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Geochronology and bulk sediment geochemistry of the Late Cretaceous maar lake sedimentary fill of the Wombat kimberlite pipe, subarctic Canada

  • Author / Creator
    Buryak, Serhiy D.
  • The Wombat pipe (64.918° N, 110.447° W) is a diamondiferous kimberlite in the Lac de Gras kimberlite field of Northwest Territories, Canada. Two drill cores, CH93-29 and 00-05, intersect the Wombat crater facies and include 195 m of well preserved, undisturbed lake sediment fill. Bulk sediment elemental analysis, C isotope composition, and Rock-Eval pyrolysis together with inferences from microfossils, are used to characterize conditions of sedimentation and paleoenvironmental variability in the maar lake.

    Bulk sediment C/N, hydrogen index (HI), and d13C indicate material derived from C3 land plants dominates the sedimentary organic matter, with a possible minor algal contribution. The d13C values range from -25.3 ‰ to -30.2 ‰ and C/N ratios vary between 14.6 and 38.4, recording the shifts in the proportions of land-derived material and algal organic matter as climate conditions fluctuated. Eighteen samples analyzed by Rock-Eval pyrolysis all plot in the Type III kerogen field for HI vs. Tmax, with average Tmax values ~425 °C indicative of the low thermal maturity of organic matter. Total organic carbon (TOC) averages 3.6 wt% and average total carbonate content is 14.1 wt%, indicating bottom water anoxia and substantial carbonate input from weathering of overlying carbonate cover rocks, respectively. Together with well-preserved freshwater microfossils (e.g. diatoms, chrysophytes, synurophytes), the results indicate deposition in a non-marine setting, likely during a period of regression of the Western Interior Seaway.

    The age of the Wombat maar lake sediments is determined using MC-LA-ICP-MS U-Pb zircon geochronology from two distal rhyolitic tephra beds found in the core 00-05, yielding a date of 82.36 ± 0.44 Ma (n = 18/34, MSWD = 1.51). This minimum age suggests that Wombat kimberlite pipe emplacement occurred during the Late Cretaceous, with sedimentation in the maar beginning shortly thereafter. The major and trace element geochemical analysis of the tephra glasses allows to make inferences about the type and the spread of the Late Cretaceous volcanism in subarctic Canada. The findings from the Wombat pipe post-eruptive maar lake sediment fill provide direct evidence for a non-marine environment in the Lac de Gras area during the Late Cretaceous. Furthermore, microfossils in the Wombat pipe sediment fill likely include the oldest-known occurrence of freshwater diatoms.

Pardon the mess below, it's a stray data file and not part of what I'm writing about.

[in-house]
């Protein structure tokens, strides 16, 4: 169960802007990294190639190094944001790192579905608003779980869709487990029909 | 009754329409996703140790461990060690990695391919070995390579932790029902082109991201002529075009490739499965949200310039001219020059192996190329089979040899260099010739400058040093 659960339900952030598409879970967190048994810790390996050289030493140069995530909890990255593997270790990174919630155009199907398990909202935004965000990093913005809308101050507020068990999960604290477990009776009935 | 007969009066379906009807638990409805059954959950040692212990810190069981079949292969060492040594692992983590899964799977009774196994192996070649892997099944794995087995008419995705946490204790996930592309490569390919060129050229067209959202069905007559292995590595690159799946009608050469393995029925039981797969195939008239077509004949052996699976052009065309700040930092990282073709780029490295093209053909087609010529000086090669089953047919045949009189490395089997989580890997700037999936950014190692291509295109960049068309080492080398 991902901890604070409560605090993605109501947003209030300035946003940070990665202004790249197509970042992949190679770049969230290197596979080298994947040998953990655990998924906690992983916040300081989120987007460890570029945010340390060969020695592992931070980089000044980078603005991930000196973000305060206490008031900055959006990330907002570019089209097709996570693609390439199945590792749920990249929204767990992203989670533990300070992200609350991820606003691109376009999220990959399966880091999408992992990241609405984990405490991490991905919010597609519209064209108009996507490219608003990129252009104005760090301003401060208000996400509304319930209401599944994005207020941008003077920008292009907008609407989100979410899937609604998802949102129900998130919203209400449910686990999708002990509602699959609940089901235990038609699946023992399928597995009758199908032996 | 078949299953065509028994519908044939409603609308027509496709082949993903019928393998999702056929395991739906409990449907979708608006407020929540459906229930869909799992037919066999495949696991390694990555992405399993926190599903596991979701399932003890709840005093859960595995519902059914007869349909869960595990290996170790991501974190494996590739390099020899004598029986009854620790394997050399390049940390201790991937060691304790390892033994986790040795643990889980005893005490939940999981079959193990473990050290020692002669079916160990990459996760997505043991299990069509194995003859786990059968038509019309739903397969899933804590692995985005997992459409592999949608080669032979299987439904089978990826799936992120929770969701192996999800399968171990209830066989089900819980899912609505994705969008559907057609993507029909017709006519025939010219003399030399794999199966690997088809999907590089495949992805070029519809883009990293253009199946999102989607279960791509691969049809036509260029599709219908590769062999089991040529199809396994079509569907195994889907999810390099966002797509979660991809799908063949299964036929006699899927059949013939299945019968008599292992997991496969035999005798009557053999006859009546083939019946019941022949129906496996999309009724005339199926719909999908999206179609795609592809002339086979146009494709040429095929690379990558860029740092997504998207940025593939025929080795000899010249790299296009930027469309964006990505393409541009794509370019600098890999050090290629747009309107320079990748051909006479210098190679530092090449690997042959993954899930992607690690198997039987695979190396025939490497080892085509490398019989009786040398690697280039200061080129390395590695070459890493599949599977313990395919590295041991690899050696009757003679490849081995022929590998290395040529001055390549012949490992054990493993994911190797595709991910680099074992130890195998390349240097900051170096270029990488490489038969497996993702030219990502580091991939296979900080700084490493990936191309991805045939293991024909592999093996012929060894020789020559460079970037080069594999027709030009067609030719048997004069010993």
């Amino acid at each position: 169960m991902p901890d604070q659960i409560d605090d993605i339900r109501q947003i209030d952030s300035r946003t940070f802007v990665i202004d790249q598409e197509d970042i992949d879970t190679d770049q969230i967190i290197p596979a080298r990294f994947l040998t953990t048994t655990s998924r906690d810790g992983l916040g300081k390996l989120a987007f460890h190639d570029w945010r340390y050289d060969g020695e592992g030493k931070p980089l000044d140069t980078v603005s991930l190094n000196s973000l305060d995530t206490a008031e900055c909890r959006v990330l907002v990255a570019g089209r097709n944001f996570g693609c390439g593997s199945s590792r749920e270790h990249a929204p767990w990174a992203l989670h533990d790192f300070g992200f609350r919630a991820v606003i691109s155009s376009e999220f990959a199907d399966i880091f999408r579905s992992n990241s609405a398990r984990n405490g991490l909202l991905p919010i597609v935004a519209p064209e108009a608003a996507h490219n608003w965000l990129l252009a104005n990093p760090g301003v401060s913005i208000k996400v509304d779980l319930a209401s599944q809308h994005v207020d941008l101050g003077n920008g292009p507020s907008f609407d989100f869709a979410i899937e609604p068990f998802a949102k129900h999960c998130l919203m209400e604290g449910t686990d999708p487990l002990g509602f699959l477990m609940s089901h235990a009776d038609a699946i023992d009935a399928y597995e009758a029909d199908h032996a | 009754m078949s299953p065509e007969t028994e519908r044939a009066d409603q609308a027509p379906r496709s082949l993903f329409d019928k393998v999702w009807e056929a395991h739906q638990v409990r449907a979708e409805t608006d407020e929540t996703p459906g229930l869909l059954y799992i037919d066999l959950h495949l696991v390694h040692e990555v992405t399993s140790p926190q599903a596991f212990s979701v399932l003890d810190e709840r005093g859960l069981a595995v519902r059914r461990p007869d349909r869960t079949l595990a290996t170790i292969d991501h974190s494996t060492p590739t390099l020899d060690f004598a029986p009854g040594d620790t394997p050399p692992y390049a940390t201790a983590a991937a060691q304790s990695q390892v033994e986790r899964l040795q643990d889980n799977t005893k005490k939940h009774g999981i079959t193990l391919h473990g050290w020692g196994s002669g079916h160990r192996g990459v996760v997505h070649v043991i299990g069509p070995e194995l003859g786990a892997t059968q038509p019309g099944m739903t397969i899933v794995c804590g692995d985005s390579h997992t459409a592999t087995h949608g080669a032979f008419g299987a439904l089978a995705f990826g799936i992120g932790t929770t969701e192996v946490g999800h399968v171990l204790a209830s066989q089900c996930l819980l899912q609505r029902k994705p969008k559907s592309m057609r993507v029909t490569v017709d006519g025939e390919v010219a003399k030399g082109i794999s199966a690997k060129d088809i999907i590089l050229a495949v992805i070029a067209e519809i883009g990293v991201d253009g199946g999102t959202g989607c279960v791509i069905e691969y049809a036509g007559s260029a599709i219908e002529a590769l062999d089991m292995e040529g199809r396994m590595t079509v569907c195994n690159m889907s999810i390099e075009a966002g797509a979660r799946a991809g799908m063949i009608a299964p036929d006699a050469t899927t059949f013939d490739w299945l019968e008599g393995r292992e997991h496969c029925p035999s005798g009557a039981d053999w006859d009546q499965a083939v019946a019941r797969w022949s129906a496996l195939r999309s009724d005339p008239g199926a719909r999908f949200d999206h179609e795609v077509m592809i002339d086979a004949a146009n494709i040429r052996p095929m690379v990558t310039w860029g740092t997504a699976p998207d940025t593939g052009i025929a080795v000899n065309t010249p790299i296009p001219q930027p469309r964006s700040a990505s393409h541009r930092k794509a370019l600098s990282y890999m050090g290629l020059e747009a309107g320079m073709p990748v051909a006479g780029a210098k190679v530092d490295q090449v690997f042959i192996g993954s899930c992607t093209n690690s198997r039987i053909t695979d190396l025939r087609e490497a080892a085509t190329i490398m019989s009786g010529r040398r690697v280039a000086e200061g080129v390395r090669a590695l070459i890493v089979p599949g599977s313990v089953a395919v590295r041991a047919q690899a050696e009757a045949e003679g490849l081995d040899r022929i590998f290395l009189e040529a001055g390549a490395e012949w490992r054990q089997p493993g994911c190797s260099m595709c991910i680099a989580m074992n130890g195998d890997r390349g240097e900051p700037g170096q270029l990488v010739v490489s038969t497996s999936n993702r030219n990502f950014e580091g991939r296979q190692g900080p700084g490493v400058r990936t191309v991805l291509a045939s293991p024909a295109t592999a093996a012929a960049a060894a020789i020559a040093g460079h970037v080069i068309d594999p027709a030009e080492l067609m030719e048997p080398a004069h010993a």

• Subjects / Keywords
  • Graduation date
    Spring 2020
  • Type of Item
    Thesis
  • Degree
    Master of Science
  • DOI
    https://doi.org/10.7939/r3-9dsr-wh73
  • License
    Permission is hereby granted to the University of Alberta Libraries to reproduce single copies of this thesis and to lend or sell such copies for private, scholarly or scientific research purposes only. Where the thesis is converted to, or otherwise made available in digital form, the University of Alberta will advise potential users of the thesis of these terms. The author reserves all other publication and other rights in association with the copyright in the thesis and, except as herein before provided, neither the thesis nor any substantial portion thereof may be printed or otherwise reproduced in any material form whatsoever without the author's prior written permission.